Wednesday, November 19, 2014

Cabinetmaking Overview

This article is a general overview of the cabinetmaking trade.  Detailed instructions for building the nightstand project are available here.

This week on the show we started our four part mini series on how to build your own cabinets.  Although the project I chose as an example is a set of built-in nightstands, the process and techniques are very similar for most other types of cabinets.

What is Cabinetmaking?

The first cabinetmaker I apprenticed under used to say that "cabinetmaking is the study of all the ways you can stick together a box."  While he was definitely being snarky, his words do rather sum up the essence of the thing.  Everything a cabinetmaker builds is basically a hollow box, be it a tiny jewelry box, a kitchen sink cabinet, or a closet unit that takes up a whole wall of an office.  The sizes and use of the boxes might vary, but the tools and techniques used to construct them are basically the same.  This focus on boxes (which woodworkers call casework) distinguishes cabinetmaking from other fine woodworking specialties such as chair bodging (focused on turned spindles), carving (focused on shaping solid pieces of wood), or coopering (focused on making curved things like barrels).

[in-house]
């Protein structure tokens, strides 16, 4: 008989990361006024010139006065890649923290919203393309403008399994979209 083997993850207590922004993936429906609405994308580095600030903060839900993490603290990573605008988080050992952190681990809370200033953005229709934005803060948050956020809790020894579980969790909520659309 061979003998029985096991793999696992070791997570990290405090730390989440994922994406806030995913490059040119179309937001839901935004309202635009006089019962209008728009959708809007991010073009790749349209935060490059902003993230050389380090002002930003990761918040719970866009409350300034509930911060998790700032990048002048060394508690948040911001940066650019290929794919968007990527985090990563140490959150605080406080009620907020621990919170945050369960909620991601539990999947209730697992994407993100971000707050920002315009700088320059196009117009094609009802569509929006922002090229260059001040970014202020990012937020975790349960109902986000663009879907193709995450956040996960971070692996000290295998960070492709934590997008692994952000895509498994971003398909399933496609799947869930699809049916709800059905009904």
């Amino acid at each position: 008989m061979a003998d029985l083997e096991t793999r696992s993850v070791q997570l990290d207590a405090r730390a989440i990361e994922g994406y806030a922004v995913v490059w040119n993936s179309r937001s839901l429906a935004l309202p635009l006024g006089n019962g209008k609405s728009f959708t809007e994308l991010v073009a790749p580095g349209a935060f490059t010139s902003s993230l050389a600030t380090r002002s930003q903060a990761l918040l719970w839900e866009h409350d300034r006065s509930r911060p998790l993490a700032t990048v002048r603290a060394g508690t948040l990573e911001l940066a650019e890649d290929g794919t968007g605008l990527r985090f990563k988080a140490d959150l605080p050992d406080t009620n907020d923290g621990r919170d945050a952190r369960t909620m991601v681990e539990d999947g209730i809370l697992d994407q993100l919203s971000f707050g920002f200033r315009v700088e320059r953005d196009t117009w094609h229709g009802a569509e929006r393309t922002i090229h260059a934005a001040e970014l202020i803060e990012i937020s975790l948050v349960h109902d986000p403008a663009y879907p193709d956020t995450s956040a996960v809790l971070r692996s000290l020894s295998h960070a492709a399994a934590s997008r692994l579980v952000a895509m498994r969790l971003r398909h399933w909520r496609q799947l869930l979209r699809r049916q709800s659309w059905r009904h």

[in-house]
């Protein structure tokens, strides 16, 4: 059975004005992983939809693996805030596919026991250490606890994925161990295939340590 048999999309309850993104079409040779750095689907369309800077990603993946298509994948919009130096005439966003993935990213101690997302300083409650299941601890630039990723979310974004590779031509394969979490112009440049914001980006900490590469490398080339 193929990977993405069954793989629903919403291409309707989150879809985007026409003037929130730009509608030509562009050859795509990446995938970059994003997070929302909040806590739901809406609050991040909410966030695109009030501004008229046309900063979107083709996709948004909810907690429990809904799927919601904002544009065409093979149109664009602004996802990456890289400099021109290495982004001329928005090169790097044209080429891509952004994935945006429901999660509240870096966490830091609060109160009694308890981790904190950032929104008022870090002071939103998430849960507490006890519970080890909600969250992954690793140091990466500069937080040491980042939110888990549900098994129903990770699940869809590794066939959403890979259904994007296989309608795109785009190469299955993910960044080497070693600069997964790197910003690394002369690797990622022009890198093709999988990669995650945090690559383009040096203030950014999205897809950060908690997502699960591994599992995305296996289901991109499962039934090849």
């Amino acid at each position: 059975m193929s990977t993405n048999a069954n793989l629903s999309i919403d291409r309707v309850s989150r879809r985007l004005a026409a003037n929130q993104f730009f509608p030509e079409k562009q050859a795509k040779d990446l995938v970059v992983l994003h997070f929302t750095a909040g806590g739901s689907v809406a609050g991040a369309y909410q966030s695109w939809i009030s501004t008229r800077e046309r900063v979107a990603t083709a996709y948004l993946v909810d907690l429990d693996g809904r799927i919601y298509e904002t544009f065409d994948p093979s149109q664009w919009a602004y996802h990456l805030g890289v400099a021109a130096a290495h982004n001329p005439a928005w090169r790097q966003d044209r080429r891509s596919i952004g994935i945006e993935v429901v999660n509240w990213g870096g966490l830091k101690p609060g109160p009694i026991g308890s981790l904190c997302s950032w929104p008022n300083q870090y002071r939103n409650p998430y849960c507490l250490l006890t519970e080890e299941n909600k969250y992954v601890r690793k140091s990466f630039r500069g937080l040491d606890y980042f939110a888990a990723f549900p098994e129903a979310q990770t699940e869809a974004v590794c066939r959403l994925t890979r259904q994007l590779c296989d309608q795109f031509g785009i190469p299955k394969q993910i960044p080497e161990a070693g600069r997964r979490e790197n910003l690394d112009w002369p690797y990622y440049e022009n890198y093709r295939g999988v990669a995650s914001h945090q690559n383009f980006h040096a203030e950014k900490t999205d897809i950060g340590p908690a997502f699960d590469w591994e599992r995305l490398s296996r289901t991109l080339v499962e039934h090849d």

Careers in Cabinetmaking

Cabinets have always been relatively expensive and have required a fair amount of skilled labor in comparison to their materials cost.  For this reason, cabinetmaking has traditionally been one of the higher status woodworking trades.